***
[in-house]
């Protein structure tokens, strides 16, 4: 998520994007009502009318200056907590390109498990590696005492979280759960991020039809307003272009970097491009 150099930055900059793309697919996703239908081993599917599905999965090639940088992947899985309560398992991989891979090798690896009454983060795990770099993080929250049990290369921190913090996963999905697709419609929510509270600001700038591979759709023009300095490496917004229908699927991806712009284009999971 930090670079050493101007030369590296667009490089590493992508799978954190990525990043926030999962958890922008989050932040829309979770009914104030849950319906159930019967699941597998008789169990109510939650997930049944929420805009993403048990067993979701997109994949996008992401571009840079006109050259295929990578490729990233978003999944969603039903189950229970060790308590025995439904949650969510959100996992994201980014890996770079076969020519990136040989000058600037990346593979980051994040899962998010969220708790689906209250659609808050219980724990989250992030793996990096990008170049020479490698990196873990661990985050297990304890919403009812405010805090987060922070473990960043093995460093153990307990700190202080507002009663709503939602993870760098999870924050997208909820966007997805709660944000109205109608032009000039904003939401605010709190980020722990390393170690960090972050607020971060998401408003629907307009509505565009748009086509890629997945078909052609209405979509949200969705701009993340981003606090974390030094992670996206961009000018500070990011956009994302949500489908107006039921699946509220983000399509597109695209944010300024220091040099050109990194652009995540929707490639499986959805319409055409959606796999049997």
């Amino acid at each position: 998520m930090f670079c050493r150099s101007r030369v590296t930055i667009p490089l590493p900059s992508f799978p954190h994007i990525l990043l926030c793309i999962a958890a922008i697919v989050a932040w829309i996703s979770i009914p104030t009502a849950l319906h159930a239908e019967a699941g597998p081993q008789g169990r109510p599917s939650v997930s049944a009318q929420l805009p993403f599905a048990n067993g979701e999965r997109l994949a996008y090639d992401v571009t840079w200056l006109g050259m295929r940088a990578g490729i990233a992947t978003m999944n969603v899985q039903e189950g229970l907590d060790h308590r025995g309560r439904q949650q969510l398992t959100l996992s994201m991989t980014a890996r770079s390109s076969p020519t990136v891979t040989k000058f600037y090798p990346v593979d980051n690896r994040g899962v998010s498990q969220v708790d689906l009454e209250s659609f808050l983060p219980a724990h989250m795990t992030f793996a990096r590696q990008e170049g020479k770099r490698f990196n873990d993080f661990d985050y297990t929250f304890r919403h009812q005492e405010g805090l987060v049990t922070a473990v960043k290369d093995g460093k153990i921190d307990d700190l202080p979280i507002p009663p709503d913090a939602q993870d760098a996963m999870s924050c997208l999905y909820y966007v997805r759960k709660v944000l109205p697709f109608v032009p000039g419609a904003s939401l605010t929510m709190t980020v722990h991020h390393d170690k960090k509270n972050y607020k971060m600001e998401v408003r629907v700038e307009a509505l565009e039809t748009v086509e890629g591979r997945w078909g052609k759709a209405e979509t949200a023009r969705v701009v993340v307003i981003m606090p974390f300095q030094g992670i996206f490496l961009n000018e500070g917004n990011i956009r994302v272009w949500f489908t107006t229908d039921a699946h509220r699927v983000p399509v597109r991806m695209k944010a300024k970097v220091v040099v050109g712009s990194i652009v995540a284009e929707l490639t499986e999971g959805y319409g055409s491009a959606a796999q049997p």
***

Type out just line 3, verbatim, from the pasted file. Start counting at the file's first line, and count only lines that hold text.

């Amino acid at each position: 998520m930090f670079c050493r150099s101007r030369v590296t930055i667009p490089l590493p900059s992508f799978p954190h994007i990525l990043l926030c793309i999962a958890a922008i697919v989050a932040w829309i996703s979770i009914p104030t009502a849950l319906h159930a239908e019967a699941g597998p081993q008789g169990r109510p599917s939650v997930s049944a009318q929420l805009p993403f599905a048990n067993g979701e999965r997109l994949a996008y090639d992401v571009t840079w200056l006109g050259m295929r940088a990578g490729i990233a992947t978003m999944n969603v899985q039903e189950g229970l907590d060790h308590r025995g309560r439904q949650q969510l398992t959100l996992s994201m991989t980014a890996r770079s390109s076969p020519t990136v891979t040989k000058f600037y090798p990346v593979d980051n690896r994040g899962v998010s498990q969220v708790d689906l009454e209250s659609f808050l983060p219980a724990h989250m795990t992030f793996a990096r590696q990008e170049g020479k770099r490698f990196n873990d993080f661990d985050y297990t929250f304890r919403h009812q005492e405010g805090l987060v049990t922070a473990v960043k290369d093995g460093k153990i921190d307990d700190l202080p979280i507002p009663p709503d913090a939602q993870d760098a996963m999870s924050c997208l999905y909820y966007v997805r759960k709660v944000l109205p697709f109608v032009p000039g419609a904003s939401l605010t929510m709190t980020v722990h991020h390393d170690k960090k509270n972050y607020k971060m600001e998401v408003r629907v700038e307009a509505l565009e039809t748009v086509e890629g591979r997945w078909g052609k759709a209405e979509t949200a023009r969705v701009v993340v307003i981003m606090p974390f300095q030094g992670i996206f490496l961009n000018e500070g917004n990011i956009r994302v272009w949500f489908t107006t229908d039921a699946h509220r699927v983000p399509v597109r991806m695209k944010a300024k970097v220091v040099v050109g712009s990194i652009v995540a284009e929707l490639t499986e999971g959805y319409g055409s491009a959606a796999q049997p």